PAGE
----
Does it Work: Touch N Brush -, Myrtle Beach/Florence SC, Weather

Does it Work: Touch N Brush

(KPLC) - If you've got kids or a sloppy spouse that seems to get toothpaste on everything but the brush, the Touch N Brush may the answer to your troubles.

The Touch N Brush dispenser looks to deliver the perfect amount of toothpaste while alleviating the mess and the need to screw on a cap. It also claims to eliminate waste by squeezing out every usable bit of paste.

We decided to focus on its ability to dispense the right amount of toothpaste without the mess.

Installation of the unit comes first. Using two suction cups, the guts of the unit should adhere to any non-porous surface. We used a mirror. If you don't have tile or a mirror in your bathroom that's in a good location, it's OK.  The package comes with an adhesive strip that you can stick nearby to provide a nonporous surface for the suction cups.

Next you slide the toothpaste tube into the base of the unit using a downward motion, and the white cover slides over the guts of the unit and we're ready to dispense.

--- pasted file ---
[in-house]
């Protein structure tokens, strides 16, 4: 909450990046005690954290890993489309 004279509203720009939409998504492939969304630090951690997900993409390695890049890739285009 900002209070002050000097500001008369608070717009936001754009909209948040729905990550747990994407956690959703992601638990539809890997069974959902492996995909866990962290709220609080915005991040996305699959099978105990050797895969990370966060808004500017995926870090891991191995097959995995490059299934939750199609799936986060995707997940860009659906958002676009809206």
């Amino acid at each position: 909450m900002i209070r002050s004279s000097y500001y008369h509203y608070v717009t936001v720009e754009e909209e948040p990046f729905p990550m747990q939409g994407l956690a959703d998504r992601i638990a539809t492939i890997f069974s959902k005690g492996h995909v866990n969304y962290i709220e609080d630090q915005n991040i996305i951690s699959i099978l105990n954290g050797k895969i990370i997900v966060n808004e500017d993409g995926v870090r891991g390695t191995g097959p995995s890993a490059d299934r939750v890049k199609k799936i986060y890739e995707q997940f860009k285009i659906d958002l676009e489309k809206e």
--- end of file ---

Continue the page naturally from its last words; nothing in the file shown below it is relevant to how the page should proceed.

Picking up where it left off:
The installation of the Touch N Brush relatively simple. The suction cups seem to be holding onto our mirrored surface relatively well. 

The Touch N Brush successfully delivered a strip of paste with a simple push, leaving only a small bleed over on the dispenser. After removing the cover, a different tube of toothpaste was just a quick change.

The messiest part of this whole process was adding and removing the tubes of paste, otherwise the unit delivered a fair amount of toothpaste to my brush on each pump.

It may not be easier than a manual squeeze, but the Touch N Brush pumps a "Yes" for this week's "Does it Work?" test. The Touch N Brush sells for $19.99. Our package came with a free Sonic 4X toothbrush, batteries not included.

Web Extra: The Touch N Brush is a device that is supposed to ease the process of putting toothpaste on a toothbrush. We tested it on two common tubes of toothpaste, both paste forms. We did not test it on any gel forms.

Installation of the tubes involved a moderate push downward. Despite the threads on the tip of the tube, you don't screw the tube into the rubbery vacuum base, you just push it in.

Upon switching tubes, it took one to two squeezes to get the new toothpaste to dispense. The dispenser lever detaches to keep clean, which you may need to do from time to time.

The most difficult part of this device was trying to dismount it from the mirror. A good note, at least in the short term is that the suction cups are pretty strong. We did not test the wastefulness claim or the provided Sonic 4X toothbrush.

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